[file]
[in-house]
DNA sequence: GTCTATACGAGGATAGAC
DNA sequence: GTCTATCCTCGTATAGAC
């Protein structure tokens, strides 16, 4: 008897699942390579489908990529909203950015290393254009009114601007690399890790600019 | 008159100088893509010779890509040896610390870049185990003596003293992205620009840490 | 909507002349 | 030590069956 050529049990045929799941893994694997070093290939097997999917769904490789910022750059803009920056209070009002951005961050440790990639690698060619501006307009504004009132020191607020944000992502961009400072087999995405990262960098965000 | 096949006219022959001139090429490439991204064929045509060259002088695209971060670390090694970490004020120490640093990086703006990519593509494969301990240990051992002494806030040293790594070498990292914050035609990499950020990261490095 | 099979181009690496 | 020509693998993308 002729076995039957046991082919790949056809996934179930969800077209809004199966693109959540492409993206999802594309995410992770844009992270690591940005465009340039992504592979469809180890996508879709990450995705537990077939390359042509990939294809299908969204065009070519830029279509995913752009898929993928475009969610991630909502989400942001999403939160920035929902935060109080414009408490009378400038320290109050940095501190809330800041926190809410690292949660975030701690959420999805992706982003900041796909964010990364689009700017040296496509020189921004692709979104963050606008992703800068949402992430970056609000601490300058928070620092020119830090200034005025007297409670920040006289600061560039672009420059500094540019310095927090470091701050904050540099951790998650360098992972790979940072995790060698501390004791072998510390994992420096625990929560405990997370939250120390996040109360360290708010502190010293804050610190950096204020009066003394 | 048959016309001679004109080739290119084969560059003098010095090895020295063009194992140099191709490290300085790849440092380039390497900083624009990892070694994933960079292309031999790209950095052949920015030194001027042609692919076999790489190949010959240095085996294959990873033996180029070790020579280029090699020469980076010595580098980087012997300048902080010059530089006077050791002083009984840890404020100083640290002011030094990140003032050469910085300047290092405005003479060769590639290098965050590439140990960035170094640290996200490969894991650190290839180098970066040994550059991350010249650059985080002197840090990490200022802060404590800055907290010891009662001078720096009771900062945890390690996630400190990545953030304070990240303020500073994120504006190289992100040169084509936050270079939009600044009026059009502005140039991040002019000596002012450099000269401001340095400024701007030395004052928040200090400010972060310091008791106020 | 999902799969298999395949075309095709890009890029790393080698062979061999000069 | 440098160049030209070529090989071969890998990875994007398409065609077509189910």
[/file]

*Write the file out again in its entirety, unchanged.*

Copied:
[in-house]
DNA sequence: GTCTATACGAGGATAGAC
DNA sequence: GTCTATCCTCGTATAGAC
């Protein structure tokens, strides 16, 4: 008897699942390579489908990529909203950015290393254009009114601007690399890790600019 | 008159100088893509010779890509040896610390870049185990003596003293992205620009840490 | 909507002349 | 030590069956 050529049990045929799941893994694997070093290939097997999917769904490789910022750059803009920056209070009002951005961050440790990639690698060619501006307009504004009132020191607020944000992502961009400072087999995405990262960098965000 | 096949006219022959001139090429490439991204064929045509060259002088695209971060670390090694970490004020120490640093990086703006990519593509494969301990240990051992002494806030040293790594070498990292914050035609990499950020990261490095 | 099979181009690496 | 020509693998993308 002729076995039957046991082919790949056809996934179930969800077209809004199966693109959540492409993206999802594309995410992770844009992270690591940005465009340039992504592979469809180890996508879709990450995705537990077939390359042509990939294809299908969204065009070519830029279509995913752009898929993928475009969610991630909502989400942001999403939160920035929902935060109080414009408490009378400038320290109050940095501190809330800041926190809410690292949660975030701690959420999805992706982003900041796909964010990364689009700017040296496509020189921004692709979104963050606008992703800068949402992430970056609000601490300058928070620092020119830090200034005025007297409670920040006289600061560039672009420059500094540019310095927090470091701050904050540099951790998650360098992972790979940072995790060698501390004791072998510390994992420096625990929560405990997370939250120390996040109360360290708010502190010293804050610190950096204020009066003394 | 048959016309001679004109080739290119084969560059003098010095090895020295063009194992140099191709490290300085790849440092380039390497900083624009990892070694994933960079292309031999790209950095052949920015030194001027042609692919076999790489190949010959240095085996294959990873033996180029070790020579280029090699020469980076010595580098980087012997300048902080010059530089006077050791002083009984840890404020100083640290002011030094990140003032050469910085300047290092405005003479060769590639290098965050590439140990960035170094640290996200490969894991650190290839180098970066040994550059991350010249650059985080002197840090990490200022802060404590800055907290010891009662001078720096009771900062945890390690996630400190990545953030304070990240303020500073994120504006190289992100040169084509936050270079939009600044009026059009502005140039991040002019000596002012450099000269401001340095400024701007030395004052928040200090400010972060310091008791106020 | 999902799969298999395949075309095709890009890029790393080698062979061999000069 | 440098160049030209070529090989071969890998990875994007398409065609077509189910």